We invite you to share a Saturday – or at least a couple hours of it – with us later this month to do some good in the world.
We’re proud to partner with area churches and FFA chapters for the third year in a row to pack meals for the hungry in our community and also Guatemala.
The 2017 Pack Away Hunger event will take place on Saturday, May 20 at the Hagerstown Elementary Gym.
We’re offering two shifts this year for individuals and families to volunteer. The first is from 9:00 AM – 11:30 AM; the afternoon shift runs from 12:30 PM– 3:00 PM. Registration is now open for those who want to lend a hand. You can register online.
This is an amazing way to show kindness to strangers and the event is suitable for all ages. There really is a job for any age!
We hope you’ll check your calendar, block out a few hours and plan on joining our farmer-owned cooperative and friends in Hagerstown as we work to cultivate communities. This is one of those “feel good” events – we always leave the event knowing the work we just did matters.
Hancock County Farm Bureau is the proud sponsor of the 2017 Safety Day for youth enrolled in 4-H programs in Hancock County. Annually the Farm Bureau works with local police and fire departments, EMTs and local businesses to come up with relevant safety topics for area youth.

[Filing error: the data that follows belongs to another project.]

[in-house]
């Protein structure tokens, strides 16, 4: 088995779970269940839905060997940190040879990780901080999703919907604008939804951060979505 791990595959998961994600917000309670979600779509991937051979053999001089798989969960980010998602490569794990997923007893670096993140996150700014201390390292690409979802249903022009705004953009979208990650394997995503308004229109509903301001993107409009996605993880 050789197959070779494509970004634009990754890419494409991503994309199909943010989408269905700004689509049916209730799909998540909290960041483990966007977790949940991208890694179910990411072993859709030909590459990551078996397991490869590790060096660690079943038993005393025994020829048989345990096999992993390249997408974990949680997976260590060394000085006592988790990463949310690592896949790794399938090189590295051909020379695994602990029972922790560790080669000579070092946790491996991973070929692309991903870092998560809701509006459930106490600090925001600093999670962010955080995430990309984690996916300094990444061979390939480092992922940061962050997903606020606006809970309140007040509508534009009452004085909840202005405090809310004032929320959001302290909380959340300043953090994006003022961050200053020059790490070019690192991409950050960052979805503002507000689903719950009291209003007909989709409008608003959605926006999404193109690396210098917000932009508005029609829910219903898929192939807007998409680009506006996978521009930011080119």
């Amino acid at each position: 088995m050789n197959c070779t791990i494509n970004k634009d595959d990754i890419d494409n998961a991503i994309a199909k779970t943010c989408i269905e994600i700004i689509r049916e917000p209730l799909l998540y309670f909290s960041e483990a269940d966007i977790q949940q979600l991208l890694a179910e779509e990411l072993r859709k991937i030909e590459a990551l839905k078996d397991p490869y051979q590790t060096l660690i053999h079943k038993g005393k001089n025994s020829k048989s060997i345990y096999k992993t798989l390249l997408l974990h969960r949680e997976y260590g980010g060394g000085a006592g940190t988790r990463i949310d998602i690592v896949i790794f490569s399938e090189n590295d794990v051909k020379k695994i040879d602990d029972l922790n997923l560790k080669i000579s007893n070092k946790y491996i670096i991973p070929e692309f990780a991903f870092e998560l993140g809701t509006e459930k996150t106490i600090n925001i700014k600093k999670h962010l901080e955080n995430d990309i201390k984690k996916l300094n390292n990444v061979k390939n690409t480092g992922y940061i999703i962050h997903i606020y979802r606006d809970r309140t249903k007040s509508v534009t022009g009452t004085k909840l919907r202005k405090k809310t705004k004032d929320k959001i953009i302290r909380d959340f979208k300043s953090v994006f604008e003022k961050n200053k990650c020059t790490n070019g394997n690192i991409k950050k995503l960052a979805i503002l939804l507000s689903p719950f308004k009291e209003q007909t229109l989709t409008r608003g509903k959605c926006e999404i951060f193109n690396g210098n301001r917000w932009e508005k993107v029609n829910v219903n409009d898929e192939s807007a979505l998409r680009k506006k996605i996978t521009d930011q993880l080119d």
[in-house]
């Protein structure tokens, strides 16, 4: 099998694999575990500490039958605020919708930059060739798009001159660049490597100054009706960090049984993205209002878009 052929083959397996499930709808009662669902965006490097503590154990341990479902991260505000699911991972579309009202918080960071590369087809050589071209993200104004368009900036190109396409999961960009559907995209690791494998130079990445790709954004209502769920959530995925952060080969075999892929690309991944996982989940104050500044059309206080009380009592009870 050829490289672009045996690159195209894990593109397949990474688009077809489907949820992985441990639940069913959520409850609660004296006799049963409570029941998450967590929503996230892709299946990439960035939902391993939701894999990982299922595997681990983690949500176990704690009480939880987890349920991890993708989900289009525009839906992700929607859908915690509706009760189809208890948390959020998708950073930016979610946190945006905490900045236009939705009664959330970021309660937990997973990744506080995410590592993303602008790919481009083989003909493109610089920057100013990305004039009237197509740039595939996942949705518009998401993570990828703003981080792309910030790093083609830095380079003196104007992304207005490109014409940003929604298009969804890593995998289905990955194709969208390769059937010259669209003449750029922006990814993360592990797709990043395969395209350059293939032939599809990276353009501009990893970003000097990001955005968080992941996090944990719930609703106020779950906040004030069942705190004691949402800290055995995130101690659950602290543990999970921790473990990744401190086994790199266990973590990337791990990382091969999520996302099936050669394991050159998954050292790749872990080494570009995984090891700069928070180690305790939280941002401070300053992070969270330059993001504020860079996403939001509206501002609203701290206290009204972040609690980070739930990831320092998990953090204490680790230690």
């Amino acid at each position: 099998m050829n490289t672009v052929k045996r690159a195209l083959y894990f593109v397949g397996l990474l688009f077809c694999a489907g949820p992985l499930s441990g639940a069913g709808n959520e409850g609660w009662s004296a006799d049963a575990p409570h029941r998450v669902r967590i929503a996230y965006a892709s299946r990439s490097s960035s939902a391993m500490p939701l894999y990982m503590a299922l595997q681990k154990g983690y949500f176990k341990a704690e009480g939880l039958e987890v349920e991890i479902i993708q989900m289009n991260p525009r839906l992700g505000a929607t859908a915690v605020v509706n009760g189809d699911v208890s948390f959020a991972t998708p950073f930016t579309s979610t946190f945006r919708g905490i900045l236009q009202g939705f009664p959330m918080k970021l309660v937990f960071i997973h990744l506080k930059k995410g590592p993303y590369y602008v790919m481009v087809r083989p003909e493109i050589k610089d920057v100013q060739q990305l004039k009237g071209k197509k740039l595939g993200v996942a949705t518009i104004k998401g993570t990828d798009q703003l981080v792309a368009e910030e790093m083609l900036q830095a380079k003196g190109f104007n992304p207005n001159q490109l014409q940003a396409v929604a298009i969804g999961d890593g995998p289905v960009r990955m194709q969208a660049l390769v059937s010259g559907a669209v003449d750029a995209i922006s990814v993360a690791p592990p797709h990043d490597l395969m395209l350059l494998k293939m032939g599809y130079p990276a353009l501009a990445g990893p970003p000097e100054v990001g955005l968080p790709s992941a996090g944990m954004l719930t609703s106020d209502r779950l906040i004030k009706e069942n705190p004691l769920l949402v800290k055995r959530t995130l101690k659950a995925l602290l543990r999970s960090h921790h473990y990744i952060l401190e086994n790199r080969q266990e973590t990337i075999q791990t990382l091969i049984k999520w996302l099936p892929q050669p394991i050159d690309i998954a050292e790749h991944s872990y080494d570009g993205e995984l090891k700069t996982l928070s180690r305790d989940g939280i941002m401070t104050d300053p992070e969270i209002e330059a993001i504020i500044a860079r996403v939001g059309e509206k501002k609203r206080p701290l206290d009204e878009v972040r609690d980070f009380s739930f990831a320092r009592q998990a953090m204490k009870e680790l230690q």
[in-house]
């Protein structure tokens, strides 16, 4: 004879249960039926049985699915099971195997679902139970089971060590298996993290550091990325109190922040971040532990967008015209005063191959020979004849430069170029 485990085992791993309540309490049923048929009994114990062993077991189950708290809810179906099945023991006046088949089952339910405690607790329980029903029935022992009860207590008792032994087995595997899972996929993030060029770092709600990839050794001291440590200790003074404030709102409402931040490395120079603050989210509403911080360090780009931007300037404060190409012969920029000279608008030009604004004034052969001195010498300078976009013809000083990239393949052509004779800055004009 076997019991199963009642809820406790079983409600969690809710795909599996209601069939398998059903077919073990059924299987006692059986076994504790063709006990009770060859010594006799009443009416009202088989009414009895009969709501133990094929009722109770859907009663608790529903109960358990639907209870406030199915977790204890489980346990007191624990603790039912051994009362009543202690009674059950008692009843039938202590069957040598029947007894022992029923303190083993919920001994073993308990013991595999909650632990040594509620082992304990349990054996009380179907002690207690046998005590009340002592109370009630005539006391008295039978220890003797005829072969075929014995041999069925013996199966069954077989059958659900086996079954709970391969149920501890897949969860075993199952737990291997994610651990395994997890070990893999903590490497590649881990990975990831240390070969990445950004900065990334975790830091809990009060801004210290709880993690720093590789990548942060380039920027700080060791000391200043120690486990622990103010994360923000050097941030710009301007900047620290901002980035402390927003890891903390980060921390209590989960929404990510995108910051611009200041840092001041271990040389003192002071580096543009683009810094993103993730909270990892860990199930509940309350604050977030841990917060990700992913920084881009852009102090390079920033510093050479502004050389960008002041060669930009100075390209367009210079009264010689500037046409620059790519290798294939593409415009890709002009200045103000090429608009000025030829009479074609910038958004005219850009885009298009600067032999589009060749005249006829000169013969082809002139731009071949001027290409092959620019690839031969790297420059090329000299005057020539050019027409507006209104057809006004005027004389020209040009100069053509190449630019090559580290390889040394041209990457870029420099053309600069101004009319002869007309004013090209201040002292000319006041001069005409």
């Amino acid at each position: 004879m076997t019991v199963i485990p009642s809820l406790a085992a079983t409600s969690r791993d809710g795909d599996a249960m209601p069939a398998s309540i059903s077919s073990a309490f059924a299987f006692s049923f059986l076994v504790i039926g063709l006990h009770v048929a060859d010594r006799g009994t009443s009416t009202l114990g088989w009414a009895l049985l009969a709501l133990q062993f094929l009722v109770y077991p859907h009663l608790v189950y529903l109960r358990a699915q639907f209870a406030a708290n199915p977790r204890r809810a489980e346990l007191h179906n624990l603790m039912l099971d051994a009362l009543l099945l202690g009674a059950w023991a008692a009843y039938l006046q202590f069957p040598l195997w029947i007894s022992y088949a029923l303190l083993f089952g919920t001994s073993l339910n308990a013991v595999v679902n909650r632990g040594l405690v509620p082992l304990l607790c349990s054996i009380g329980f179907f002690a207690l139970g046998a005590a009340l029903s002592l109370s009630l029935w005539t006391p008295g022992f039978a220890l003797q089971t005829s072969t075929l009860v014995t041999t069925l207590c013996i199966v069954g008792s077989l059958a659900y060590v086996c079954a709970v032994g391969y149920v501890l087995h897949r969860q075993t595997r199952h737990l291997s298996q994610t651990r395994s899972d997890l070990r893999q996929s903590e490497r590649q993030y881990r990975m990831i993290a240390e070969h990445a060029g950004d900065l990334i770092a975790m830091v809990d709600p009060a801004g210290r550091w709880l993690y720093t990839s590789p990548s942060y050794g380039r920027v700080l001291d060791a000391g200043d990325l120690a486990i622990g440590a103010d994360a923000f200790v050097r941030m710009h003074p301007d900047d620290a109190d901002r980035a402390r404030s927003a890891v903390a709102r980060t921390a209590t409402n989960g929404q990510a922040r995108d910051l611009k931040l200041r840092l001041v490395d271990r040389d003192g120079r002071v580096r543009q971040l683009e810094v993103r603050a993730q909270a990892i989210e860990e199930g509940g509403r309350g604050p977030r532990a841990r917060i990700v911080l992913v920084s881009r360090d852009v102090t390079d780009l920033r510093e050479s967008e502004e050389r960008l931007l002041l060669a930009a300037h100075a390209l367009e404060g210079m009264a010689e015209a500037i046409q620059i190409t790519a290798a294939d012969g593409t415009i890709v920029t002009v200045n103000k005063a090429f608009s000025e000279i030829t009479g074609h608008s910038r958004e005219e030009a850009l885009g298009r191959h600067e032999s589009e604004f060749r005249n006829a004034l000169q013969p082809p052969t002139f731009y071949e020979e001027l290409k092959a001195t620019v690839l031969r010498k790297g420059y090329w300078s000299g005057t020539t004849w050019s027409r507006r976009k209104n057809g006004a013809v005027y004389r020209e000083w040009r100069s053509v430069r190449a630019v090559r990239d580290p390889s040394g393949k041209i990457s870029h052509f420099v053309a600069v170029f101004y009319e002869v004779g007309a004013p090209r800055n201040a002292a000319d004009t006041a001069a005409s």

Participants rotate through stations and are given materials to take back to share with their local 4-H Clubs.
Harvest Land employees were happy to spend their Saturday at this event, as it allows us to cultivate safety education in the communities in which we live and serve.
2017 presenters included:
Harvest Land – Julie Lamberson – Grain Safety
Greenfield Fire Department – Fire Extinguisher Safety
Hancock Regional Hospital – Linda Garriety – Safe Sitter Program
Smith Implements – Mower and ATV Safety
Harvest Land & Fayette County Honor Society – Earth Day & Recycling Safety
Purdue Extension – Megan Addison – Food safety
We appreciate any invitation to educate the youth in our area,
especially when it comes to safety in agriculture.
Harvest Land gave a gift over the last couple weeks, but we never want it used.
We want it sitting, untouched, covered in dust.